Moreover, in recent settlement agreements OFAC has often required companies to certify on an annual basis that they have implemented and maintained an extensive set of sanctions compliance commitments. Now that OFAC has clearly staked out what it views as the essential components of an effective sanctions compliance program, we assess that such periodic certifications are likely to become a regular feature of OFAC settlements going forward.
In addition to spotlighting what it views as the components of an effective sanctions compliance program, OFAC also identifies in an appendix to its new framework common areas where sanctions compliance programs fall short. Derived from recent OFAC enforcement actions, this section of the framework is designed to alert U.S. and non-U.S. companies to common pitfalls that could cause a company to incur U.S. sanctions liability.
OFAC identifies a total of ten common causes of U.S. sanctions violations, including:
These root causes of sanctions violations are best viewed as traps for the unwary. While many of the above potential causes of U.S. sanctions violations—each discussed at greater length in the framework—will be familiar to sophisticated parties and their counsel, the document nevertheless serves as a useful refresher of the various ways in which companies commonly run afoul of OFAC regulations and may be especially useful for employee training purposes.
Now that OFAC has finally provided a detailed statement of what it views as sanctions compliance best practices, companies engaging in activities with a U.S. nexus should take this opportunity to carefully review the strengths and weaknesses of their existing sanctions compliance programs. In particular, companies should use the OFAC framework as a baseline, carefully assess whether their own compliance program contains all of the basic components that OFAC has indicated that it expects to be present, and update their compliance program accordingly. By taking these simple steps, compliance-minded companies may reduce their risk of incurring U.S. sanctions liability and may also reduce their potential exposure if, despite their best efforts, a violation somehow occurs.
The following Gibson Dunn lawyers assisted in preparing this client update: Judith Alison Lee, Adam M. Smith, M. Kendall Day, Stephanie L. Connor and Scott R. Toussaint.
Gibson Dunn’s lawyers are available to assist in addressing any questions you may have regarding the above developments. Please contact the Gibson Dunn lawyer with whom you usually work, the authors, or any of the following leaders and members of the firm’s International Trade and Anti-Money Laundering Practice Groups:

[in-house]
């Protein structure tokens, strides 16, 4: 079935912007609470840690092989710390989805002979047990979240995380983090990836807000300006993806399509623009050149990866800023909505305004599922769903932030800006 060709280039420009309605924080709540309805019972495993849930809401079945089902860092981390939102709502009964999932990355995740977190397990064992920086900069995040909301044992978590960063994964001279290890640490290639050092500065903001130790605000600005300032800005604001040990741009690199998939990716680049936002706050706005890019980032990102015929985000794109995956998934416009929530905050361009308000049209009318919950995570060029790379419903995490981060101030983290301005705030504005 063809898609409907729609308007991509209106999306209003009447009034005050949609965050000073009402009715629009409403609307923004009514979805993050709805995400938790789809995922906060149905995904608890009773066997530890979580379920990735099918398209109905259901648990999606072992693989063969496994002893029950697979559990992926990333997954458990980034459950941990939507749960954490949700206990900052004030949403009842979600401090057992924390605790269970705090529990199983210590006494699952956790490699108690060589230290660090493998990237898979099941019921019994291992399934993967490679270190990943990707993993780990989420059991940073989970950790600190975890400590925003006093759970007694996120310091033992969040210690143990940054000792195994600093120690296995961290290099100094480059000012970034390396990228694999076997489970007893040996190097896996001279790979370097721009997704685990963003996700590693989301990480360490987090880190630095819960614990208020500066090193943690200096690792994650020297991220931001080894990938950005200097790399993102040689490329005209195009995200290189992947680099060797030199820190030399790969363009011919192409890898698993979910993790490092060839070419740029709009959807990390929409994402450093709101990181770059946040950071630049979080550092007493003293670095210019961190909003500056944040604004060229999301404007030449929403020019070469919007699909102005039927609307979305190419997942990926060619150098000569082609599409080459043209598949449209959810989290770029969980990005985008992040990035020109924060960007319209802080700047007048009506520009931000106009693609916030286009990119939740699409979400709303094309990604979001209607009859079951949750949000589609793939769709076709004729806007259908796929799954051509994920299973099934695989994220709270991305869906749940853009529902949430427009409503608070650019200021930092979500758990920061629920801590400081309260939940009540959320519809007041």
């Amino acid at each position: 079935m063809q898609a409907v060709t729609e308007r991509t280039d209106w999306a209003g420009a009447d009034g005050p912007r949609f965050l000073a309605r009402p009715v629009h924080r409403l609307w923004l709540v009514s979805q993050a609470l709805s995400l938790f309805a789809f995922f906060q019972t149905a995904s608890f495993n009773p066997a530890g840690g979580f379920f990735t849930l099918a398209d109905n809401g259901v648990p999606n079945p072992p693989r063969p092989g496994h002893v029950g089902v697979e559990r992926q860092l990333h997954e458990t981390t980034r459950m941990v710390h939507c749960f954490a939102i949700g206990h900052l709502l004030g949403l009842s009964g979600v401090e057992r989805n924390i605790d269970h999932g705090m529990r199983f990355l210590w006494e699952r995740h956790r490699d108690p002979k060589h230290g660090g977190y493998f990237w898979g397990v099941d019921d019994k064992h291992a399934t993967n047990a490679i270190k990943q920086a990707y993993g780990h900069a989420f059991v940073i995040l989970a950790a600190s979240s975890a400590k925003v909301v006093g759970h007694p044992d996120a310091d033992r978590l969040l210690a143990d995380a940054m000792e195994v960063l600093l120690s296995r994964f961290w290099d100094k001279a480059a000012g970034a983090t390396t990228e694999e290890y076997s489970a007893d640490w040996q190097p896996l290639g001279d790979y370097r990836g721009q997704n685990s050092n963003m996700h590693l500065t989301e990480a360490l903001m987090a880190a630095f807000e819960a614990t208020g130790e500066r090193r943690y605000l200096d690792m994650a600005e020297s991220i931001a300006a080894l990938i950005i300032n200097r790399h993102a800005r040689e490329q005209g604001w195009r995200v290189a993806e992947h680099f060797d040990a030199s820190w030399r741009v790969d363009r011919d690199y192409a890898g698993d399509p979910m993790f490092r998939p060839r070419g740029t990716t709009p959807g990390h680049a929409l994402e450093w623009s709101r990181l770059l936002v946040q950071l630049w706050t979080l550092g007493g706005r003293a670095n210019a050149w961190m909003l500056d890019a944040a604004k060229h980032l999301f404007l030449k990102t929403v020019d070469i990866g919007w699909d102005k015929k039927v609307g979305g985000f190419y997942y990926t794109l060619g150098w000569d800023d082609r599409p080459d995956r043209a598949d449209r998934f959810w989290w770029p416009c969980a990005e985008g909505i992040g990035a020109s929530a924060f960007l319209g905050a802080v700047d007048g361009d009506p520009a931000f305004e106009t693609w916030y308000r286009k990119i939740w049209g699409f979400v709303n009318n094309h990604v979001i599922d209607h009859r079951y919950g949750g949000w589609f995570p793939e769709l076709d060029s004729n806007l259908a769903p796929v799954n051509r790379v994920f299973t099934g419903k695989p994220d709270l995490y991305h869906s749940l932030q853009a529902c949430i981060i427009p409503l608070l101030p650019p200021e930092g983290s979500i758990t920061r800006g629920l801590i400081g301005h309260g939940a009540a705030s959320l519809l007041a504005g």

Judith Alison Lee – Co-Chair, International Trade Practice, Washington, D.C. (+1 202-887-3591, [email protected])
Ronald Kirk – Co-Chair, International Trade Practice, Dallas (+1 214-698-3295, [email protected])
M. Kendall Day – Washington, D.C. (+1 202-955-8220, [email protected])
Jose W. Fernandez – New York (+1 212-351-2376, [email protected])
Marcellus A. McRae – Los Angeles (+1 213-229-7675, [email protected])
Adam M. Smith – Washington, D.C. (+1 202-887-3547, [email protected])
Christopher T. Timura – Washington, D.C. (+1 202-887-3690, [email protected])
Ben K. Belair – Washington, D.C. (+1 202-887-3743, [email protected])
Courtney M. Brown – Washington, D.C. (+1 202-955-8685, [email protected])
Laura R. Cole – Washington, D.C. (+1 202-887-3787, [email protected])
Stephanie L. Connor – Washington, D.C. (+1 202-955-8586, [email protected])
Henry C. Phillips – Washington, D.C. (+1 202-955-8535, [email protected])
R.L. Pratt – Washington, D.C. (+1 202-887-3785, [email protected])
Audi K. Syarief – Washington, D.C. (+1 202-955-8266, [email protected])
Scott R. Toussaint – Palo Alto (+1 650-849-5320, [email protected])
Peter Alexiadis – Brussels (+32 2 554 72 00, [email protected])
Attila Borsos – Brussels (+32 2 554 72 10, [email protected])
Patrick Doris – London (+44 (0)207 071 4276, [email protected])
Sacha Harber-Kelly – London (+44 20 7071 4205, [email protected])
Penny Madden – London (+44 (0)20 7071 4226, [email protected])
Steve Melrose – London (+44 (0)20 7071 4219, [email protected])
Benno Schwarz – Munich (+49 89 189 33 110, [email protected])
Michael Walther – Munich (+49 89 189 33-180, [email protected])
Richard W. Roeder – Munich (+49 89 189 33-160, [email protected])